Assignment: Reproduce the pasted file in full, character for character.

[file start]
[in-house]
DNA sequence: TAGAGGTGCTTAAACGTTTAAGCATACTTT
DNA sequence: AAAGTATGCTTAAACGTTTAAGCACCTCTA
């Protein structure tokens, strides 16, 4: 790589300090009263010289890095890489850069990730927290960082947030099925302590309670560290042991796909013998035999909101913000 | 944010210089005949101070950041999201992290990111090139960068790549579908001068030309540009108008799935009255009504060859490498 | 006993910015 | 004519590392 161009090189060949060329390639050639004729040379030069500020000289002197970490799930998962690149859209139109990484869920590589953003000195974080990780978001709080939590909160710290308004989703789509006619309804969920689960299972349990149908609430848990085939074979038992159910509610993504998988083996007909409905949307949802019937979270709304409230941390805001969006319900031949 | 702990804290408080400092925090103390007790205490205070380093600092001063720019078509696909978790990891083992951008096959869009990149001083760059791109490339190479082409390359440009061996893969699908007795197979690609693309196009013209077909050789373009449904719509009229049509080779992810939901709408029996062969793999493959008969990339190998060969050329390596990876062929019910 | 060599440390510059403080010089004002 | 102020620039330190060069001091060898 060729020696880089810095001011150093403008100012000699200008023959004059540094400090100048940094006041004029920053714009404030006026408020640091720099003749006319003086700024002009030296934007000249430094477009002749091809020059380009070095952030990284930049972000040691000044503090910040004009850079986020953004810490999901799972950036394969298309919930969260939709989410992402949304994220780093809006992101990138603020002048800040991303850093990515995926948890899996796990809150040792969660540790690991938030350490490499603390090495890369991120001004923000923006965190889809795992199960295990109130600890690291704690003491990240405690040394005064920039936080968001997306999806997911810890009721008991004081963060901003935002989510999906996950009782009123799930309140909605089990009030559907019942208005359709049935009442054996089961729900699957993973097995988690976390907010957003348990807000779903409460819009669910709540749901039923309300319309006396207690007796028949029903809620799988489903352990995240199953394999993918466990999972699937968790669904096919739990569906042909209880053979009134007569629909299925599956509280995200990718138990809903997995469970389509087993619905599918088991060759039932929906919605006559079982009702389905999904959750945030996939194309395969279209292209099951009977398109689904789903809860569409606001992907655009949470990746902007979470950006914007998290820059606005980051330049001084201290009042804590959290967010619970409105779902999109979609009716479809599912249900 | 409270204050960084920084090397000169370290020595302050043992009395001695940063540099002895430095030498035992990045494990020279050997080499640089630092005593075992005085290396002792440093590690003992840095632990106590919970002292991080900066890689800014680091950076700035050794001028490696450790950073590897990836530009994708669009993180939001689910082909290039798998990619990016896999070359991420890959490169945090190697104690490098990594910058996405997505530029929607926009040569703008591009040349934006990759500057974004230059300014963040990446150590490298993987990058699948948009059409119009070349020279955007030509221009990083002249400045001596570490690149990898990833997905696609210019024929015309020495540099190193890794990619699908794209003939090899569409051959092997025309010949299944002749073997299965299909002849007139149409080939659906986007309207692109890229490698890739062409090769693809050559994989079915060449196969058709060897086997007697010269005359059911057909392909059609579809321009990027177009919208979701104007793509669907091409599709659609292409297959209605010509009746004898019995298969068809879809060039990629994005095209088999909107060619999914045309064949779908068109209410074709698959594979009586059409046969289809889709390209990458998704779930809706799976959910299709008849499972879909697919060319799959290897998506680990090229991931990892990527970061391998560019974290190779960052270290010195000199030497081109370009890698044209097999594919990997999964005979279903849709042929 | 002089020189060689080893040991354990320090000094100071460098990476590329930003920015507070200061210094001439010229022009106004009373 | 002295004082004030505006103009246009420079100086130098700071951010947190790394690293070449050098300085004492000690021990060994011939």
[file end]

[in-house]
DNA sequence: TAGAGGTGCTTAAACGTTTAAGCATACTTT
DNA sequence: AAAGTATGCTTAAACGTTTAAGCACCTCTA
């Protein structure tokens, strides 16, 4: 790589300090009263010289890095890489850069990730927290960082947030099925302590309670560290042991796909013998035999909101913000 | 944010210089005949101070950041999201992290990111090139960068790549579908001068030309540009108008799935009255009504060859490498 | 006993910015 | 004519590392 161009090189060949060329390639050639004729040379030069500020000289002197970490799930998962690149859209139109990484869920590589953003000195974080990780978001709080939590909160710290308004989703789509006619309804969920689960299972349990149908609430848990085939074979038992159910509610993504998988083996007909409905949307949802019937979270709304409230941390805001969006319900031949 | 702990804290408080400092925090103390007790205490205070380093600092001063720019078509696909978790990891083992951008096959869009990149001083760059791109490339190479082409390359440009061996893969699908007795197979690609693309196009013209077909050789373009449904719509009229049509080779992810939901709408029996062969793999493959008969990339190998060969050329390596990876062929019910 | 060599440390510059403080010089004002 | 102020620039330190060069001091060898 060729020696880089810095001011150093403008100012000699200008023959004059540094400090100048940094006041004029920053714009404030006026408020640091720099003749006319003086700024002009030296934007000249430094477009002749091809020059380009070095952030990284930049972000040691000044503090910040004009850079986020953004810490999901799972950036394969298309919930969260939709989410992402949304994220780093809006992101990138603020002048800040991303850093990515995926948890899996796990809150040792969660540790690991938030350490490499603390090495890369991120001004923000923006965190889809795992199960295990109130600890690291704690003491990240405690040394005064920039936080968001997306999806997911810890009721008991004081963060901003935002989510999906996950009782009123799930309140909605089990009030559907019942208005359709049935009442054996089961729900699957993973097995988690976390907010957003348990807000779903409460819009669910709540749901039923309300319309006396207690007796028949029903809620799988489903352990995240199953394999993918466990999972699937968790669904096919739990569906042909209880053979009134007569629909299925599956509280995200990718138990809903997995469970389509087993619905599918088991060759039932929906919605006559079982009702389905999904959750945030996939194309395969279209292209099951009977398109689904789903809860569409606001992907655009949470990746902007979470950006914007998290820059606005980051330049001084201290009042804590959290967010619970409105779902999109979609009716479809599912249900 | 409270204050960084920084090397000169370290020595302050043992009395001695940063540099002895430095030498035992990045494990020279050997080499640089630092005593075992005085290396002792440093590690003992840095632990106590919970002292991080900066890689800014680091950076700035050794001028490696450790950073590897990836530009994708669009993180939001689910082909290039798998990619990016896999070359991420890959490169945090190697104690490098990594910058996405997505530029929607926009040569703008591009040349934006990759500057974004230059300014963040990446150590490298993987990058699948948009059409119009070349020279955007030509221009990083002249400045001596570490690149990898990833997905696609210019024929015309020495540099190193890794990619699908794209003939090899569409051959092997025309010949299944002749073997299965299909002849007139149409080939659906986007309207692109890229490698890739062409090769693809050559994989079915060449196969058709060897086997007697010269005359059911057909392909059609579809321009990027177009919208979701104007793509669907091409599709659609292409297959209605010509009746004898019995298969068809879809060039990629994005095209088999909107060619999914045309064949779908068109209410074709698959594979009586059409046969289809889709390209990458998704779930809706799976959910299709008849499972879909697919060319799959290897998506680990090229991931990892990527970061391998560019974290190779960052270290010195000199030497081109370009890698044209097999594919990997999964005979279903849709042929 | 002089020189060689080893040991354990320090000094100071460098990476590329930003920015507070200061210094001439010229022009106004009373 | 002295004082004030505006103009246009420079100086130098700071951010947190790394690293070449050098300085004492000690021990060994011939």